Bruce Hayden said...

Shouting - disagree to some extent. This is where you have to distinguish between the establishment Republicans and the Tea Party people. Back in the day, sure the Republicans were the party of big companies, who could get together and split up markets and the like. Wasn't there a Rockefeller who made it to VP under Ford, or something like that - before his nephew went over to the dark side and ran as a Democrat in WV?

But, the tea party people are of red middle America, which is made up of small and medium sized business people, trades people, and, yes, much of the old industrial unions. And, they see the disadvantages of cartels, because they aren't part of them, but rather, see them used to squash people like them. And, a lot of those Country Club Republicans, who run those big companies have moved over to the Democratic party, along with Big Firm lawyers, etc.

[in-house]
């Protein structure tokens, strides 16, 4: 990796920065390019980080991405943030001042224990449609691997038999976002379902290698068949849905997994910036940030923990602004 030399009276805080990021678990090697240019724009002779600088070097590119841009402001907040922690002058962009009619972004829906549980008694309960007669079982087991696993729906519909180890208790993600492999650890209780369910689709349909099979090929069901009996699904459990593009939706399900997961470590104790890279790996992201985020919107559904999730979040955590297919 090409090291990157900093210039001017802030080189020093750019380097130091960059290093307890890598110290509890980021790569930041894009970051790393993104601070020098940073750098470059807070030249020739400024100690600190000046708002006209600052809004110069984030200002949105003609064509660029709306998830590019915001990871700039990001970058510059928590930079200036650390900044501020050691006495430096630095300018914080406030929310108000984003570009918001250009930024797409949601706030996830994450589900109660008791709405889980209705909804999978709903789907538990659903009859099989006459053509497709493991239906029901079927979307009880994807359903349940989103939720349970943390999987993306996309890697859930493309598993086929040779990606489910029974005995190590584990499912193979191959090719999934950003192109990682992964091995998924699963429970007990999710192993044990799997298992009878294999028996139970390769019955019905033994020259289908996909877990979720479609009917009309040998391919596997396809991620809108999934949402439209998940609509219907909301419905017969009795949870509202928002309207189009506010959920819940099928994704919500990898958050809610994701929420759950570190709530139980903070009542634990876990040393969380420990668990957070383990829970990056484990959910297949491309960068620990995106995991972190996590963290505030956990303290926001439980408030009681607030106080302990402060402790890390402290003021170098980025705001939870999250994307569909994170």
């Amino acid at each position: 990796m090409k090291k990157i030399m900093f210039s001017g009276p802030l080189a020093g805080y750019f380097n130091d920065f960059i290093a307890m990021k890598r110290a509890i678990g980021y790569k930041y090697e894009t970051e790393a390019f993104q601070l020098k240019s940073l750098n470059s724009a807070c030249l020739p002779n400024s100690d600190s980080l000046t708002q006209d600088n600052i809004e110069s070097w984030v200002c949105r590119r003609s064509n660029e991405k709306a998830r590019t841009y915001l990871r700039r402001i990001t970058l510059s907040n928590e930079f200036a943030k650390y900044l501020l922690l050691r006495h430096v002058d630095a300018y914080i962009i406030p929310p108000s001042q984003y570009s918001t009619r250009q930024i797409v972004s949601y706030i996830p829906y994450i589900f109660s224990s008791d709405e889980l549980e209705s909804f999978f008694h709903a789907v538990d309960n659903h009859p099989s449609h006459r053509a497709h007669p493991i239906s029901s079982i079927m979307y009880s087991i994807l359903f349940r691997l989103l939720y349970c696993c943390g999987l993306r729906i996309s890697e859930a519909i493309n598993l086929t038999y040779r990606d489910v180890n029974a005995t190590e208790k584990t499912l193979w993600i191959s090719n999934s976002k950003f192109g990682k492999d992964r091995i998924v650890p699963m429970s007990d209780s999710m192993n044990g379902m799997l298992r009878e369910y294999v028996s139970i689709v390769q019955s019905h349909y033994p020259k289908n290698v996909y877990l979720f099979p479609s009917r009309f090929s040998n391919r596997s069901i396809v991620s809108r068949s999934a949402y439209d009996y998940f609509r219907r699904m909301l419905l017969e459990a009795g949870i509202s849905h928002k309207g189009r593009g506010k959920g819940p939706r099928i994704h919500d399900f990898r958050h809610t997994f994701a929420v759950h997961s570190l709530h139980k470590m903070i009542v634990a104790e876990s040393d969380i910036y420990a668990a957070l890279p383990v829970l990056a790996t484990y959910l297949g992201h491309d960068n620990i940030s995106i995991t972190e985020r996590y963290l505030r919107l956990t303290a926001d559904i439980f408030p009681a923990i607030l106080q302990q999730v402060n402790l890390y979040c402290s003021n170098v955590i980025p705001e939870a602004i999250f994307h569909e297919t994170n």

But, you may have hit on something - that belief in cartels as a way to do business is becoming a good way to distinguish between the old-style Republican establishment, and the new breed, who most likely oppose such.

Besides, it is a small step, as we have seen, between having large business cartels running the country and Obama-style crony capitalism. And, yes, we have seen it before - with Italy and Germany picking Fascism over Communism as their choice of socialism. Concentrating on the economic side of Fascism and Nazism (and excluding the nationalistic), that is what they were - big company cartels engaging in crony capitalism, to the extent that, in Germany, a number of the biggest companies were provided with cheap labor from the concentration camps in trade for their help by the government.